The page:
Sep 15, 2015
2
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NE U.S.
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Psychology Student
Hi All,

Skip to the bottom of this post for an abridged question. Continue reading for context.
I have a bit of a colorful background story, so please bare with me for a moment:

I attended my undergrad at art school for design (*shock, gasp, awe!*) where I also took a handful of undergrad psychology courses. Psych was my first love. Now, I work in the design field, but I also take night courses in psychology (undergrad) and volunteer at a suicide hotline and a sexual assault/rape crisis support center. I have recently been reading about neuropsychology and criminology and I find it captivating. Any study that delves into the neurological reasoning behind behavior makes me happy. PET scans light up my computer screen as I gaze affectionately at this magical science.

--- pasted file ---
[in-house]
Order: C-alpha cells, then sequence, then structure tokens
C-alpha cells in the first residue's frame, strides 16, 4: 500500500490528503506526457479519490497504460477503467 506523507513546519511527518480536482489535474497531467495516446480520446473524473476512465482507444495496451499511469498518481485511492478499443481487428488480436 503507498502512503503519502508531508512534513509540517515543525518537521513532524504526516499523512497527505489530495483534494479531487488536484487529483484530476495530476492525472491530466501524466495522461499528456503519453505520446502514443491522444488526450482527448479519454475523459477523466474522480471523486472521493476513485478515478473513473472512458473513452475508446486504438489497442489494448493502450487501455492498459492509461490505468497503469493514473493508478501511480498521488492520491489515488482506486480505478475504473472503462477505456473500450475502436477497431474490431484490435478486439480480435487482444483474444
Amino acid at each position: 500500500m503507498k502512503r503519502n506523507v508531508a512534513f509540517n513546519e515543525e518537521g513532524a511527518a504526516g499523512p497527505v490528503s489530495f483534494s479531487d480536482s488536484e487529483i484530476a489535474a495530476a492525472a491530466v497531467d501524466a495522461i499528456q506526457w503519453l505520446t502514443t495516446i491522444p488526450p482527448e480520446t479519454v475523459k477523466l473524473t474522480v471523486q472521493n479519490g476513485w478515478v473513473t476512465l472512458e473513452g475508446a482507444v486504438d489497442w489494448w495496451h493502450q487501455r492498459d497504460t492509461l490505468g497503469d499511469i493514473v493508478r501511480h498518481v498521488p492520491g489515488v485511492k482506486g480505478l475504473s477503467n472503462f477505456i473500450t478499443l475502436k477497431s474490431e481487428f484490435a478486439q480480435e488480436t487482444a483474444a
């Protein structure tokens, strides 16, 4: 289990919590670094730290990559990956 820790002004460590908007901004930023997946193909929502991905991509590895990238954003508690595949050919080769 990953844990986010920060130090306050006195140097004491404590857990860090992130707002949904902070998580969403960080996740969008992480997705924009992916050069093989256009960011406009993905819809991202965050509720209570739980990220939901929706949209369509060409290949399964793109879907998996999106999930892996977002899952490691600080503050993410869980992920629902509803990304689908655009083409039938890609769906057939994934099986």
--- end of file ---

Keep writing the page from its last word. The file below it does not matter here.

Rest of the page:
Not only do I love people, but I love the brain. I have a handful of friends who are psychologists and they (thankfully) all unanimously push me to go into the field of psych.

Due to the fact that art & design dominated my undergraduate career, I obviously have no research experience. I'm taking the GRE in a few months to further set myself up for graduate school applications. I am also trying to sniff around for any jobs in the humanities that would hire someone with my background (community art therapy? psychiatric hospitals? who knows...) Well, it's kind of a hurdle to climb, as you can see. I believe that it's worth it, if done carefully.